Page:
As technology and supermarkets have made buying food easier and more convenient than ever, people are increasingly losing interest in learning about crops, food production, and healthy eating.
Now, to reconnect children with food and promote healthy learning, some school districts have integrated gardening classes into their curriculum. At least, that’s what researchers have observed in a new study in a rural Midwestern school district, where kids are learning basic skills related to food production and eating habits in their “school garden”.
The idea of school gardens is not new, but the vast majority of these programs have occurred in wealthy urban settings. In this case, however, the school garden was in a school district not particularly wealthy, allowing researchers to study the program’s impact on a broader socioeconomic range.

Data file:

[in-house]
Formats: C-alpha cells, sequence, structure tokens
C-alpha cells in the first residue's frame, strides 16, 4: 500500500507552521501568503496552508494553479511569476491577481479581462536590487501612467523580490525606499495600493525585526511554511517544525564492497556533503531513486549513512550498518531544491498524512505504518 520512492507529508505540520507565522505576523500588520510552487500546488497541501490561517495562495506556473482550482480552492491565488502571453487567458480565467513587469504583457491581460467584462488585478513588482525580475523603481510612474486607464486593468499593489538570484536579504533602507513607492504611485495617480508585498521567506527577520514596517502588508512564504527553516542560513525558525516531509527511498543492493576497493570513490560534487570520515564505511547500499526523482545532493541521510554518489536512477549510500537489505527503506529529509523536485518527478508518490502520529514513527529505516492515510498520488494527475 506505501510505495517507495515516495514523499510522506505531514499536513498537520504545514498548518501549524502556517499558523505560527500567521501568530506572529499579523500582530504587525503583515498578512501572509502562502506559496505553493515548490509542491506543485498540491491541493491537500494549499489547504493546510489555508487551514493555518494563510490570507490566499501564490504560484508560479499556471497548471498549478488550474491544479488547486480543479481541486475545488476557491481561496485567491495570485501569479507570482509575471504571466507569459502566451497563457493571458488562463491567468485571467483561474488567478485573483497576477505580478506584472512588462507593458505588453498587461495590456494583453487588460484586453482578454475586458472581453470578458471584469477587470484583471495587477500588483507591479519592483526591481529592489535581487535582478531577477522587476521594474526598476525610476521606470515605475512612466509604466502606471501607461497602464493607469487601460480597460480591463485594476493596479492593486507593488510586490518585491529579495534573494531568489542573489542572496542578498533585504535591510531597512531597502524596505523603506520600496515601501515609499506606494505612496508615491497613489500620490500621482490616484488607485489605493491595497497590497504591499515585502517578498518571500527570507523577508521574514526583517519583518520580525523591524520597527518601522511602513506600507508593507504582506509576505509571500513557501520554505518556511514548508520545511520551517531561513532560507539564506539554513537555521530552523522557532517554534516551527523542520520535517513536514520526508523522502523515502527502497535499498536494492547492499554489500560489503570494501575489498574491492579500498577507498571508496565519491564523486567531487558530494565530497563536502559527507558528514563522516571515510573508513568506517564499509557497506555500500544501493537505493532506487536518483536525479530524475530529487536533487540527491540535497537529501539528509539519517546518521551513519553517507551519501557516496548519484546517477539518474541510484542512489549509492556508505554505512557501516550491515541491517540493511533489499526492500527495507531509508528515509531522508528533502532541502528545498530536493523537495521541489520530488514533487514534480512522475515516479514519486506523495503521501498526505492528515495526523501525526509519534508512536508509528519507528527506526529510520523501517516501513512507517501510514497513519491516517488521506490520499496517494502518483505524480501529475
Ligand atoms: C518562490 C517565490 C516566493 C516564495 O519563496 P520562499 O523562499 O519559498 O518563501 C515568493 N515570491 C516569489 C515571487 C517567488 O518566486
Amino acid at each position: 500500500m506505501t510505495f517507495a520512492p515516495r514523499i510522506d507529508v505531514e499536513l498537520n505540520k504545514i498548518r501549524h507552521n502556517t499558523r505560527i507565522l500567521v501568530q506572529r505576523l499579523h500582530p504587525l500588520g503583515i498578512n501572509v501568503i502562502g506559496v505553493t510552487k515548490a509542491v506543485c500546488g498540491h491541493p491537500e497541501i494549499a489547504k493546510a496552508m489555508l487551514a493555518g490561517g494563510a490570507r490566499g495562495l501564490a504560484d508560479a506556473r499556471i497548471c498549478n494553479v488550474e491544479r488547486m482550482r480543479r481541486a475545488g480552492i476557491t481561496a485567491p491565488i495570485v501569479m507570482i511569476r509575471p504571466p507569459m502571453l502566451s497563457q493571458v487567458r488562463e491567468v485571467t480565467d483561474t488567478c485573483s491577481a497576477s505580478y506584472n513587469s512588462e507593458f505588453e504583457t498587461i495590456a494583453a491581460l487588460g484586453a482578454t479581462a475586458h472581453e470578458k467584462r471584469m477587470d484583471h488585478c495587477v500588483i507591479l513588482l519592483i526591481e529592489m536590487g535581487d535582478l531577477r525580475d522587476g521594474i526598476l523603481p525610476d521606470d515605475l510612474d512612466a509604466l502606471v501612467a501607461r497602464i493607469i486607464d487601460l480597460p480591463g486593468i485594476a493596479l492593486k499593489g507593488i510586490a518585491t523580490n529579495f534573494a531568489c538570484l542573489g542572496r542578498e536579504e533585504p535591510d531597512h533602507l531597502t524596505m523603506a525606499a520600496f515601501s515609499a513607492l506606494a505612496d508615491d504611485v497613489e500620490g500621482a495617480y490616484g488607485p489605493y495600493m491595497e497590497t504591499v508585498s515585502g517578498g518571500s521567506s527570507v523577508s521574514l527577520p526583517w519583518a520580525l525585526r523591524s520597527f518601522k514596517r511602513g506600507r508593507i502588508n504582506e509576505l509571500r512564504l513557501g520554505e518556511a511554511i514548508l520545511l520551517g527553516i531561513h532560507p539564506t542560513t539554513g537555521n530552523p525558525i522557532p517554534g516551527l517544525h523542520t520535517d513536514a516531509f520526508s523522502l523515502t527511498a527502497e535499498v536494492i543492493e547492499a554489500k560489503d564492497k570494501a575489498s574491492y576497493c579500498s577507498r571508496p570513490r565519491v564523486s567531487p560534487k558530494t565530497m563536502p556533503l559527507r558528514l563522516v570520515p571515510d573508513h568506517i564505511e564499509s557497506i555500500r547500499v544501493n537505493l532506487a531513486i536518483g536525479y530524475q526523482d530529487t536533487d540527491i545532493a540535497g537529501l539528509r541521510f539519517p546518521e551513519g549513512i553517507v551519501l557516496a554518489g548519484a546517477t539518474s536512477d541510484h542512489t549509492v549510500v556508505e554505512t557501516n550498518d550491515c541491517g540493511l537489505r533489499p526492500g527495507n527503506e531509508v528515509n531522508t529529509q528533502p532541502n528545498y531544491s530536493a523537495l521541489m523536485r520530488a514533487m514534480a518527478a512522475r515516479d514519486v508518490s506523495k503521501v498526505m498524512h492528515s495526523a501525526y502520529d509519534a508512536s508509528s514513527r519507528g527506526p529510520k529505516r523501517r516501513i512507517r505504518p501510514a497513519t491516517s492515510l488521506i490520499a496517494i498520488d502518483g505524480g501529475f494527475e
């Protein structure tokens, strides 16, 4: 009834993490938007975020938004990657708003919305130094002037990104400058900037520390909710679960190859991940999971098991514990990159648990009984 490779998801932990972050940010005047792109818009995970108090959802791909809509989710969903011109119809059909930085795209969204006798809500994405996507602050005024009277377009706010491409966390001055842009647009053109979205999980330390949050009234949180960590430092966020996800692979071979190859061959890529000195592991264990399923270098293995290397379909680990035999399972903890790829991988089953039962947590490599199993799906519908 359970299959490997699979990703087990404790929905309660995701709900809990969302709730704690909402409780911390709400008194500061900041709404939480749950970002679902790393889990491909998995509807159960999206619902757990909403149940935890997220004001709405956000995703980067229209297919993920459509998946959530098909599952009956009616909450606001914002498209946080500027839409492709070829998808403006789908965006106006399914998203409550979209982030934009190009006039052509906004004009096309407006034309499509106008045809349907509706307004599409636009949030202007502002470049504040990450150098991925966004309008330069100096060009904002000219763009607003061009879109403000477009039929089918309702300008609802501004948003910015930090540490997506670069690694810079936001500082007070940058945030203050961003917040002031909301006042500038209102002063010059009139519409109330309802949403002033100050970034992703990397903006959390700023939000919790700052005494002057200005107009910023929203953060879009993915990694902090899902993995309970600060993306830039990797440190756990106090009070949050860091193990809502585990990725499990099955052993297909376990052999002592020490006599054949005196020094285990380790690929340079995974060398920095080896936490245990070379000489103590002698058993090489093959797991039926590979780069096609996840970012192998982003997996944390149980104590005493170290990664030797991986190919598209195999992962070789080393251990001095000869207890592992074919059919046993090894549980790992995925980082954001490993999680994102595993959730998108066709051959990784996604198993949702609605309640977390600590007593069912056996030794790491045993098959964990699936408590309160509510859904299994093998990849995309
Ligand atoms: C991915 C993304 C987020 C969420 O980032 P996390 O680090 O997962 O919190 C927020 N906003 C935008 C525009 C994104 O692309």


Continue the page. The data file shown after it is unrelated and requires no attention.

Beginning as an after-school club led by volunteers, the program eventually transitioned to the control of the school district. The district incorporated it into the school day an average of one or two times per month when students would attend classes outside surrounded by fruits and vegetables.
After carefully studying the effects of the newly incorporated discipline, the researchers have discovered that the school garden education affected the children beyond the classroom, with students expecting healthier options on the school’s salad bar and even starting their own gardens at home.
The findings present a strong case for the potential of such school gardens, and hopefully, other school districts across the country will soon follow suit and give their children a chance to change the food culture for themselves and their communities.